The only true way to fail at something is to give up!
Unfortunately, there is only so far you can get having only a mirror or video camera as your audience. There is nothing wrong with practising alone, and I encourage doing this with every trick to ensure the moves become second nature. It is bad etiquette to perform routines that are underprepared as it risks revealing their secrets. It is always best to work on every part of every move, learn the script, become aware of all angles and make it a performance – not just a trick.
Ironically, the work behind magic and cards is designed NOT to be seen in front of spectators. It requires interactivity and a strong command of misdirection. This can only be achieved through working with an unpredictable and often critical audience.
At this stage, I have only dipped my toe into the magic performance world by publishing some of my work on YouTube. I am currently working on and refining a live set that will hopefully see me performing live by 2019.
Unlike music, cards have the advantage of being easy to carry and versatile to practise. I always carry a deck with me and work on moves sitting, standing or even walking. I have portable card mats for table work in cafes, restaurants or aeroplanes.
Unlike music, card practice is not disruptive to those around you. If you have any hesitations, just see it as an alternative to poking a smart phone like everyone else is no doubt doing.
My Regular Routine
Bottom Dealing (with & without sailing)
Strike & Push Off Seconds (with & without sailing)
A habit I have when entering any creative area is “how would I do it?” Often before learning the method to a trick, I try to achieve the outcome by composing my own method.
The results of my experiments will be categorised on this website under “Creations“. The ideas will range from moves, tricks, decks and accessories.
Magic / Card Surfaces
I practice cards every day in all environments. It’s easy to have a deck in your pocket and practice your standing or in-the-hands sleights whenever there is a quiet moment.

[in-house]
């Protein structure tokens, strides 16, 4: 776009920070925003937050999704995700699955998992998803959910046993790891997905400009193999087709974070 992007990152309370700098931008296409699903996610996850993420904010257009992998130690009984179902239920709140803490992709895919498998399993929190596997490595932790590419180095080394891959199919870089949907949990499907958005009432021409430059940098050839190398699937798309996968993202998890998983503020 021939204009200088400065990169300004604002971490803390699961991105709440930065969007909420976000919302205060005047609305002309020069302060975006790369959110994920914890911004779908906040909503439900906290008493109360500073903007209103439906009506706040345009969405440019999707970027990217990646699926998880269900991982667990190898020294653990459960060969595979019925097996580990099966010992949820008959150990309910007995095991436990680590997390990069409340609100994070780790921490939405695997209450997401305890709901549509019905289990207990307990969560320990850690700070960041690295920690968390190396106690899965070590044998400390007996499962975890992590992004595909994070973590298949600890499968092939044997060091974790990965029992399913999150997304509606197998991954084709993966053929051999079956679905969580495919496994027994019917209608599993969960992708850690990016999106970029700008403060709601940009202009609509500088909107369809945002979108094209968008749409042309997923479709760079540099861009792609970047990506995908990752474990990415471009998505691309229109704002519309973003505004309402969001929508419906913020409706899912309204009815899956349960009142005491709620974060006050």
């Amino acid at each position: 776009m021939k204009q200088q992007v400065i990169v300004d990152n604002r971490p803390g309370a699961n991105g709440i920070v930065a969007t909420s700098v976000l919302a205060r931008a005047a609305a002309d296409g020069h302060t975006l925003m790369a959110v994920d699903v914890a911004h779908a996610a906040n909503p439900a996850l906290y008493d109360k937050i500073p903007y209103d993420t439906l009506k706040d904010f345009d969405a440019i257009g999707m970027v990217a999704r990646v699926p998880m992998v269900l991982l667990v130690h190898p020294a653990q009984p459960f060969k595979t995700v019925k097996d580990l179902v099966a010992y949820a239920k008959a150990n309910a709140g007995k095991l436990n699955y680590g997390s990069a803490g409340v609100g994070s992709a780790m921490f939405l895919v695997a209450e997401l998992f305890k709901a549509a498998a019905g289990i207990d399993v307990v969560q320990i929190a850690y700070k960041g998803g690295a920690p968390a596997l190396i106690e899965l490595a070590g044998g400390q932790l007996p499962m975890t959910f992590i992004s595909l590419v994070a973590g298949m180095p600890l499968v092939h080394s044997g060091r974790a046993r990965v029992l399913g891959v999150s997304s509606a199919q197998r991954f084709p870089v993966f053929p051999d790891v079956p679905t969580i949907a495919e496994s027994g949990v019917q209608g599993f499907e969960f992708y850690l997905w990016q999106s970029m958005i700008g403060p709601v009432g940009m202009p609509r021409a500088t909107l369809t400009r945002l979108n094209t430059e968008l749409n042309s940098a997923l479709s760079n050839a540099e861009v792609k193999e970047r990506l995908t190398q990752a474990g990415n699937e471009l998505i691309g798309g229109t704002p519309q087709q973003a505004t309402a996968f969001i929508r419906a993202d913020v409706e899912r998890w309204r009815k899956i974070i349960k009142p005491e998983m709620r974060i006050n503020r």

A lot of the moves I work on are based at the card table. This requires a felt mat to enable access underneath cards and packets when lifting them. Neoprene & Rubber roll up mats are most common and are available at many magic stores. These are great for your desk or table but I enjoy practising in other locations – like while travelling or even on the couch.
I have since created a way for those entering into card or magic work to create a surface that will suit their needs and their budget, until they can buy the real deal.
It may even eliminate the need for a more expensive option!
You will need the following 5 items:
1: An 11 x 14″ (28 x 36cm) frame with an 8 x 10″ Mount.
The sizes can vary slightly so long as:
It has a strong backing that isn’t just cardboard
The back is clipped in place from the frame (and doesn’t slide in)
There is an included frame “mount” made of firm card
The felt you use is larger in size
2: A 16x 11″ (42 x 30cm) A3 Size thin Card Felt
This is readily available from eBay and many online stores and the thin ones required cost well under $10. Search for “Magic Close Up Trick Mat“. Be mindful that these are imported and may take a while to ship but I have found the quality of even the cheaper options to be more than fine for practise.
3: Flat Cardboard (greater than A3 Size) 4: Strong Scissors 5: Large Roll of GAFFA (Cloth) Tape
STEP 1: Cut the Cardboard
Draw around the frame on the flat piece of card board and cut it out to that size. This will initially be too large but will enable more precise trimming later.